Injection moulding, TFC, coating and assembly of your plastic housings and technical components

An alternative to Reaction Injection Moulding (RIM)

Reaction Injection Moulding as a technique for making housing components has been around for a long time. A good alternative can be found in thermoplastic foam casting (TFC), otherwise known as Structural Foam Moulding (SFM). Both have advantages and disadvantages. But when should you choose which technique?

When should you choose RIM?

RIM is an ideal technique when annual volumes are very low and product accuracy is less important. It should be noted that RIM product dimensional accuracy can be further improved in the finishing process (e.g. milling, drilling and sanding). RIM is obviously ideal when expected sales are uncertain and (mould) investments must be kept to a minimum.

Various thermo-hardened plastics, or so-called thermoset plastics, can be processed with RIM, the best known of which is polyurethane. However, these plastics cannot be remelted for reshaping into other products.

And when should you choose thermoplastic foam casting (TFC)?

Thermoplastic foam casting is a proven technique that has been used by many injection-moulding companies around the world for a long time. It is ideal for small to very large components in small to medium annual volumes. TFC components can be made from an enormous variety of plastics and high levels of accuracy can be achieved. These plastics can always be recycled and reused to produce new products.

TFC components can be given various fine and coarse surface textures and subjected to heavy mechanical loads if made with the right plastics.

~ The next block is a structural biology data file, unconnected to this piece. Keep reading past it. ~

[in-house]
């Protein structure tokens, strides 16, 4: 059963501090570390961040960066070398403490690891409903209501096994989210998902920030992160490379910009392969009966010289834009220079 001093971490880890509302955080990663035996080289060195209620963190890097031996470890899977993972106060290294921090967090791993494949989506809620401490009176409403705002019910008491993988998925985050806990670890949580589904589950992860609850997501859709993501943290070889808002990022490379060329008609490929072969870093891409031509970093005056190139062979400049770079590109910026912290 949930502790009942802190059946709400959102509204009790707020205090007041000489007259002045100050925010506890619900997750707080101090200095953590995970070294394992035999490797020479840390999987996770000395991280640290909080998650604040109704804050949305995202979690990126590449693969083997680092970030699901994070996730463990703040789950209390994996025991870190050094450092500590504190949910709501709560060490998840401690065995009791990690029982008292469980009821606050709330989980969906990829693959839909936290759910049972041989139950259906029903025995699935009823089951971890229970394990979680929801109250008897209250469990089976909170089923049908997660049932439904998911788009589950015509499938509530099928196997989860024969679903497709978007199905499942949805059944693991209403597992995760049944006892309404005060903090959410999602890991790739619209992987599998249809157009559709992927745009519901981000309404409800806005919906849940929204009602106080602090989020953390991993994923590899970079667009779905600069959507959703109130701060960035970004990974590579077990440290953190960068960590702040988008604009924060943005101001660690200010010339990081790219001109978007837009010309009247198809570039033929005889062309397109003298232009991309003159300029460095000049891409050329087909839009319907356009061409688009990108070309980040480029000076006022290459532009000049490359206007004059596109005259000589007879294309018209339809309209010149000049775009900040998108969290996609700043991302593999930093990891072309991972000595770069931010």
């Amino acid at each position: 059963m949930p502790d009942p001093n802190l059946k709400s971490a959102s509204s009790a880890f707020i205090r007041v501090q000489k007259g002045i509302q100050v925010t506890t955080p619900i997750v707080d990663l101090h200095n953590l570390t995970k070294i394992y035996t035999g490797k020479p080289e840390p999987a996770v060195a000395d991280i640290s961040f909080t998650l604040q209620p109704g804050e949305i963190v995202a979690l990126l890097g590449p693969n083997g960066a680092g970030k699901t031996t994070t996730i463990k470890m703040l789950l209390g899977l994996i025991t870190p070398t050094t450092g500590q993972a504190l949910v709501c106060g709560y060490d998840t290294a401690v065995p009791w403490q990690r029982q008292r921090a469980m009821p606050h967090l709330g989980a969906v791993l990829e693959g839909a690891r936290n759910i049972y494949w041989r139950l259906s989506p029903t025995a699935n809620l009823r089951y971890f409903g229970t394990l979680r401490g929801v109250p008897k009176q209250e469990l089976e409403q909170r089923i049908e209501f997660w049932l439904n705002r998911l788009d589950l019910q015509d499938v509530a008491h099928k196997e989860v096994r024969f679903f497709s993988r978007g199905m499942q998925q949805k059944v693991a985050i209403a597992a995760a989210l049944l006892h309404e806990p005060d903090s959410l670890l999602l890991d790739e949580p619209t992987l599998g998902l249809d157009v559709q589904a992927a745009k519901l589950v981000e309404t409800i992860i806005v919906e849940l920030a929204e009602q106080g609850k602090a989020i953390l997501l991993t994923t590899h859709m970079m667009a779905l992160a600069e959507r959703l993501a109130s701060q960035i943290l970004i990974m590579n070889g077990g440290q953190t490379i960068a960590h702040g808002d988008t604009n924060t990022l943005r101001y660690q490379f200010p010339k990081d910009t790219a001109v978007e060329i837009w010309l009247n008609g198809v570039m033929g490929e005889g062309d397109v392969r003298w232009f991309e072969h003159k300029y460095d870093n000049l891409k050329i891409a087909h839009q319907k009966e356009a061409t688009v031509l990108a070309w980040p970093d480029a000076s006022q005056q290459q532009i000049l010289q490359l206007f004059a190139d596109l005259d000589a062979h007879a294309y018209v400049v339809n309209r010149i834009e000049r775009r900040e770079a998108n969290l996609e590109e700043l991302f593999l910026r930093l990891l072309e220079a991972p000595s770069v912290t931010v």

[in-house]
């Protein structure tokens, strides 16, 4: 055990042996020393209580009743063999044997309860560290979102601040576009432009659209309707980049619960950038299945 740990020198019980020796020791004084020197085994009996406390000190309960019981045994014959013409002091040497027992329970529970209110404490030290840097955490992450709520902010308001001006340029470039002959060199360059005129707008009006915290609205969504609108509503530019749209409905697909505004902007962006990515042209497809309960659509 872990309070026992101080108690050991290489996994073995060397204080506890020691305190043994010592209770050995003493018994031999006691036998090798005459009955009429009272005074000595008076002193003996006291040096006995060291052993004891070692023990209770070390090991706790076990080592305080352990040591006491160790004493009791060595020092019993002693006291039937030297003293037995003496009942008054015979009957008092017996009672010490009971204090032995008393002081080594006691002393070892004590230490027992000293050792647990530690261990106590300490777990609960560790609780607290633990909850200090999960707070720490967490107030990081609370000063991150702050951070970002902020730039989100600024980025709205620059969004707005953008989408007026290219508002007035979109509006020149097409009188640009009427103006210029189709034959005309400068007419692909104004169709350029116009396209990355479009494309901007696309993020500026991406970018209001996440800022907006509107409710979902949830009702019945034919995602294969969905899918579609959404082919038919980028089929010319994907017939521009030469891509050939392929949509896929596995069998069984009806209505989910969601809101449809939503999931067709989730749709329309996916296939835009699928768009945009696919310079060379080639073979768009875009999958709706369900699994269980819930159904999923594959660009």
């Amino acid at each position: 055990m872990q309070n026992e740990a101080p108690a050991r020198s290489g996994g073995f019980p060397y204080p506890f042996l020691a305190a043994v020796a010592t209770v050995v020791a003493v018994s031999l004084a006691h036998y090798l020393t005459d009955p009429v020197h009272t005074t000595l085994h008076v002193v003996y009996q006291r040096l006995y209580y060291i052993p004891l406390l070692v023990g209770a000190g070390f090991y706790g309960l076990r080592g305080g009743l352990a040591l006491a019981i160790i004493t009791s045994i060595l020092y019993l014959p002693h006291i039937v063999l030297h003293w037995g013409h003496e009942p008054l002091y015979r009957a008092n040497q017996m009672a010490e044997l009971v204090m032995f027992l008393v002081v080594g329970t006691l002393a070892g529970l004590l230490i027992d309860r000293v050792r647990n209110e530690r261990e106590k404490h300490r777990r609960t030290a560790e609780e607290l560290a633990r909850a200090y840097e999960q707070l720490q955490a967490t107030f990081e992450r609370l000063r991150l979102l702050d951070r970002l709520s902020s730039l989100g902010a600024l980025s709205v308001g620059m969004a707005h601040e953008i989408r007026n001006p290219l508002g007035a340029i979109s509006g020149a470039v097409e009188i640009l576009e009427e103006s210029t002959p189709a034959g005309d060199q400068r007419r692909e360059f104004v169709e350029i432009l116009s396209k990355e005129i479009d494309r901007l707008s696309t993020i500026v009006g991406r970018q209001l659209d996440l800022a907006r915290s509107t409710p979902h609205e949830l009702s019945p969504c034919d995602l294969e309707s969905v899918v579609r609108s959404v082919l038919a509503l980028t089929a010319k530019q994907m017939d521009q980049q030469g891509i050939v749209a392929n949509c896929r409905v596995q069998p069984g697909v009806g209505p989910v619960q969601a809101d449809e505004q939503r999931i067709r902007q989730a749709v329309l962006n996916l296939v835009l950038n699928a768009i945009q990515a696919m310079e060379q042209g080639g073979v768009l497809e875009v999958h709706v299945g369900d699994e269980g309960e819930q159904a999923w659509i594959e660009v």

TFC requires an investment in TFC moulds that is generally somewhat higher than that for RIM. On the other hand, a TFC product can be used or painted almost immediately. Removing webbing and filling air pockets on its surfaces is not necessary.

So when should you use RIM and when should you use TFC?

Reaction Injection Moulding is ideal for:

  • Small production batches (ranging from 1 to 100 units per year)
  • Prototyping
  • Uncertainty about expected annual volumes (investment is lower)
  • Products that must be made quickly

Conversely, TFC is ideal for:

  • Larger production batches (from as few as 50 units to as many as 10,000 units)
  • Products with a low unit price (it will still be cheaper than RIM in the long term even after having invested in a mould)
  • Components requiring higher dimensional accuracy
  • A multitude of plastics can be used
  • End-of-life recyclability

Comparison of RIM and TFC


Thermo-hardened plastic


Density 1.07 – 1.40

Thermoplastic (with many options) with foaming agent

Density from 0.88


Recyclability not possible

Good recyclability

Material properties impacted by

Material supplier

Material supplier and manufacturer

Resistance to creeping




Special types

  • Overmoulding

Standard types

  • Screwing
  • Overmoulding
  • Melting
  • Ultrasonic


DIN 16742-TG 4/5

DIN 16742-TG6/7 (more precise)


Substantial finishing required

Little to no finishing required

Would you like to know more?

If you have any questions about materials, the injection moulding process or your specific product, feel free to contact us.

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